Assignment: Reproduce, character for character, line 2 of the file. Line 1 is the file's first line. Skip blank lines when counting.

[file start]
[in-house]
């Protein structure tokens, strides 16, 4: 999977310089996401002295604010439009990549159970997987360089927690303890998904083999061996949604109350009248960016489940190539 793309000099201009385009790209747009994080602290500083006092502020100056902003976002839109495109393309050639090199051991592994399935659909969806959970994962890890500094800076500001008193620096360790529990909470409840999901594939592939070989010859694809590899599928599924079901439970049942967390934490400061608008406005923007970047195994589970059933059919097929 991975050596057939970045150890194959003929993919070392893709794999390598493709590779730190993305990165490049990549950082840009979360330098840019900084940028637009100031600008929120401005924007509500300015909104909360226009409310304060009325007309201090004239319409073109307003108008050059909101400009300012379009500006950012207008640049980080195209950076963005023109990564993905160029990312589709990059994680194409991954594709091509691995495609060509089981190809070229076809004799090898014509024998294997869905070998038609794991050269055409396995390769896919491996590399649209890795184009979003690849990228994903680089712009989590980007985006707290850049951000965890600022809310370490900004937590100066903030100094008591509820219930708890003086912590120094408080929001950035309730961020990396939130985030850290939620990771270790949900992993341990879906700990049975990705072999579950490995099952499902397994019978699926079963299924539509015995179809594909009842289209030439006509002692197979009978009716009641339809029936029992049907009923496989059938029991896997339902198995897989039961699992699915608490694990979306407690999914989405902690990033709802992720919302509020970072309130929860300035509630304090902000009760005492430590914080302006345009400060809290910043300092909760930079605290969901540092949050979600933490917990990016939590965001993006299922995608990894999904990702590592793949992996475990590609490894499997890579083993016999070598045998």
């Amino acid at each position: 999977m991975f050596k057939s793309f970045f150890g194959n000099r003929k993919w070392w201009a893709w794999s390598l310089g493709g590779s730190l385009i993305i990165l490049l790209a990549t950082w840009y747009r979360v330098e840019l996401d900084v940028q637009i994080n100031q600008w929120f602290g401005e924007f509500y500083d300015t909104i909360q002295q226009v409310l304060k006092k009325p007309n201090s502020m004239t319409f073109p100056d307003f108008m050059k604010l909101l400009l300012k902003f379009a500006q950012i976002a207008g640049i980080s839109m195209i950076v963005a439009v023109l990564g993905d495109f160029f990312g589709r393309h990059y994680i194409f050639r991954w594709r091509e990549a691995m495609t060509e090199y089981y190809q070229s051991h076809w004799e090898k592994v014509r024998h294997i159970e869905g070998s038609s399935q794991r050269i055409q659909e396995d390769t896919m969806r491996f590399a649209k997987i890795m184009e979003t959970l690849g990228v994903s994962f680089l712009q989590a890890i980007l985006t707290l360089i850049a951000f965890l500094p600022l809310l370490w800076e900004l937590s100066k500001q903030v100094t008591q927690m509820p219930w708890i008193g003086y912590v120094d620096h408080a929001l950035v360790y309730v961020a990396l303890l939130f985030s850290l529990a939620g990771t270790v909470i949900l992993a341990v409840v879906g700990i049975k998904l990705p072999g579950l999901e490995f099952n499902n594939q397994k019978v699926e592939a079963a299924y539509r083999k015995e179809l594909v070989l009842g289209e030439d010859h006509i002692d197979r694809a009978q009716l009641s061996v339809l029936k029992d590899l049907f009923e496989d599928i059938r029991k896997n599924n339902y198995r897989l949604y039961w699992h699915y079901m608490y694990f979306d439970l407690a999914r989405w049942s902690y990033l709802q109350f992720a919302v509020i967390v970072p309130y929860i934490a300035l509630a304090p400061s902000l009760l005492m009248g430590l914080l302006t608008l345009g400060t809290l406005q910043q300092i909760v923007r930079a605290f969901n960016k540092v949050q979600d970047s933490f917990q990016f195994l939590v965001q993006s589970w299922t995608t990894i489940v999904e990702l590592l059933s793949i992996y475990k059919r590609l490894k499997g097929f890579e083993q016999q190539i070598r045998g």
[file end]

């Protein structure tokens, strides 16, 4: 999977310089996401002295604010439009990549159970997987360089927690303890998904083999061996949604109350009248960016489940190539 793309000099201009385009790209747009994080602290500083006092502020100056902003976002839109495109393309050639090199051991592994399935659909969806959970994962890890500094800076500001008193620096360790529990909470409840999901594939592939070989010859694809590899599928599924079901439970049942967390934490400061608008406005923007970047195994589970059933059919097929 991975050596057939970045150890194959003929993919070392893709794999390598493709590779730190993305990165490049990549950082840009979360330098840019900084940028637009100031600008929120401005924007509500300015909104909360226009409310304060009325007309201090004239319409073109307003108008050059909101400009300012379009500006950012207008640049980080195209950076963005023109990564993905160029990312589709990059994680194409991954594709091509691995495609060509089981190809070229076809004799090898014509024998294997869905070998038609794991050269055409396995390769896919491996590399649209890795184009979003690849990228994903680089712009989590980007985006707290850049951000965890600022809310370490900004937590100066903030100094008591509820219930708890003086912590120094408080929001950035309730961020990396939130985030850290939620990771270790949900992993341990879906700990049975990705072999579950490995099952499902397994019978699926079963299924539509015995179809594909009842289209030439006509002692197979009978009716009641339809029936029992049907009923496989059938029991896997339902198995897989039961699992699915608490694990979306407690999914989405902690990033709802992720919302509020970072309130929860300035509630304090902000009760005492430590914080302006345009400060809290910043300092909760930079605290969901540092949050979600933490917990990016939590965001993006299922995608990894999904990702590592793949992996475990590609490894499997890579083993016999070598045998």